Orhan Kemal Cengiz
For those of us who write columns for newspapers, there is a fundamental problem. We do not know how to categorize, how to label things in Turkey anymore. We name something and in a short while, our description turns into a simple toy in the face of developments.
For example, many commentators in Turkey liked the description “criminalization of dissent.” According to this definition, the Justice and Development Party (AK Party) was not addressing the dissent but instead they were criminalizing any dissent to power. Well, this definition seemed to most of us a good description of what was happening in Turkey. Today, however, “criminalization of dissent” seems quite naive as a description of what is really happening on the ground.
What do you understand from “criminalization of dissent”? It is, for example, demonizing protesters, police brutality, or even treating peaceful demonstrators as if they had resorted to violence and so on.
However, what is going on in Turkey right now is much beyond that simple definition “criminalization of dissent.”
We should find a new concept to meet all of these and I cannot find what it is:
a) The president's definition of a specific event is turned into legal definition in just a matter of a few months. For example, when a corruption investigation became public, President Recep Tayyip Erdoğan accused the prosecutors and police officers who conducted the investigation of being coup-makers. They were trying to stage a coup against the government. Later on we saw the same definition used in the indictment against those officers, who were put in jail.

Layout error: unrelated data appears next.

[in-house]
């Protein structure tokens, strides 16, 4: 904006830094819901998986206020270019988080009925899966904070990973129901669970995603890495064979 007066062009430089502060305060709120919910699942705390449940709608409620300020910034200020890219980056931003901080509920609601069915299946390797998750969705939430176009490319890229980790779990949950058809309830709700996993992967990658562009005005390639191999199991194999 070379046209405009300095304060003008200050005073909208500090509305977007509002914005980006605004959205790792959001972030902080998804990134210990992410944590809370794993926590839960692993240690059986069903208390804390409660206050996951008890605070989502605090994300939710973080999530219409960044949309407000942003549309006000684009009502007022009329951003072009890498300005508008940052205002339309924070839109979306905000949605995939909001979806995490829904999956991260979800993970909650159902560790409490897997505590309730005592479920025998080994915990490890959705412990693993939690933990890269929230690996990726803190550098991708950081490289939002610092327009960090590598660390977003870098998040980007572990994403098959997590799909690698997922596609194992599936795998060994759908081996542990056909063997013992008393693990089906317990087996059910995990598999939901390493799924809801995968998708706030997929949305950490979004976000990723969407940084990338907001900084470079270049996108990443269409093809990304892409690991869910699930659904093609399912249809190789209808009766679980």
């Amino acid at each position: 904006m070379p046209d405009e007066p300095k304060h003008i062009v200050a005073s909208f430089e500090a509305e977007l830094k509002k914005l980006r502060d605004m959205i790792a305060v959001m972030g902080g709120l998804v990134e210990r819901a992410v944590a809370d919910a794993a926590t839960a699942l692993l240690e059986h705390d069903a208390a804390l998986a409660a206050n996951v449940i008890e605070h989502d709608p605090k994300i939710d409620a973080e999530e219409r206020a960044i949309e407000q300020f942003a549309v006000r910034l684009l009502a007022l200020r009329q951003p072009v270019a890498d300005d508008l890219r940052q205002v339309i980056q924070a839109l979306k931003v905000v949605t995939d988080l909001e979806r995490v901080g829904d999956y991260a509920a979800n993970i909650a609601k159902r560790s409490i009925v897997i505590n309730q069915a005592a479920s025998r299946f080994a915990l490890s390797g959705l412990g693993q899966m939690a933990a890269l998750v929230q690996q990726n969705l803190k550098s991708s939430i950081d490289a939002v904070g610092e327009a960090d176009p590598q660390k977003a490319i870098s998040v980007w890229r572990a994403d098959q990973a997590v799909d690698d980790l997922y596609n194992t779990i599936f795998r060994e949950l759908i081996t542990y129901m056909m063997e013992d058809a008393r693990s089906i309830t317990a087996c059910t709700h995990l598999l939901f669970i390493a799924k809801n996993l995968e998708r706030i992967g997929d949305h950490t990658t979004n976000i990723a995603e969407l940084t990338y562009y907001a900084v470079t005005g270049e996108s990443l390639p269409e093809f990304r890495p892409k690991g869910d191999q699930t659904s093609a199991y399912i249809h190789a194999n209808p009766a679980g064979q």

b) Dissent is not only turned into a criminal activity, but also a very harsh one. Namely, people are accused of terrorist activities. For example, the Hürriyet daily is now accused of making propaganda and aiding a terrorist organization. Likewise, one of the reasons for police raids on the Koza and İpek groups was their so-called financial help to the Gülen movement, which is described as a terrorist organization by prosecutors.
c) For specific “crimes” there is now an automatic mechanism of arrest. As is the case in many legal systems, in Turkey as well, in order to arrest a suspect, certain conditions should be met. There should be a risk of flight; there should be a risk that evidence will be destroyed, and so on.
However, in Turkey if you are accused of insulting President Erdoğan, it is guaranteed that you will automatically be arrested.
d) Dissidents are not only terrorists, but they all also act together against this government. For example, according to Ahmet Davutoğlu, the prime minister, there is an axis of evil in Turkey which includes the Peoples' Democratic Party (HDP), the Kurdistan Workers' Party (PKK), the Gülen movement and others. They are acting together. All evil is united against this government. Yalçın Akdoğan, deputy prime minister, said that in order to get results from the anti-terrorism struggle they should destroy the alliance between the PKK and the "parallel structure" (another name used to refer to the Gülen movement).
e) For accusations, they do not need to give an explanation or show logical reasoning. For example, Ishak Alaton, a well-known top businessman of Turkey of Jewish descent is now accused of providing support to the "parallel structure."
Well my space for this article is full now. Otherwise, I could give you many more examples. But these examples above should suffice to show you our challenge as columnists; we cannot produce the right concepts to describe what is going on in Turkey. Maybe you can help us.
Published on Today's Zaman, 17 September 2015, Thursday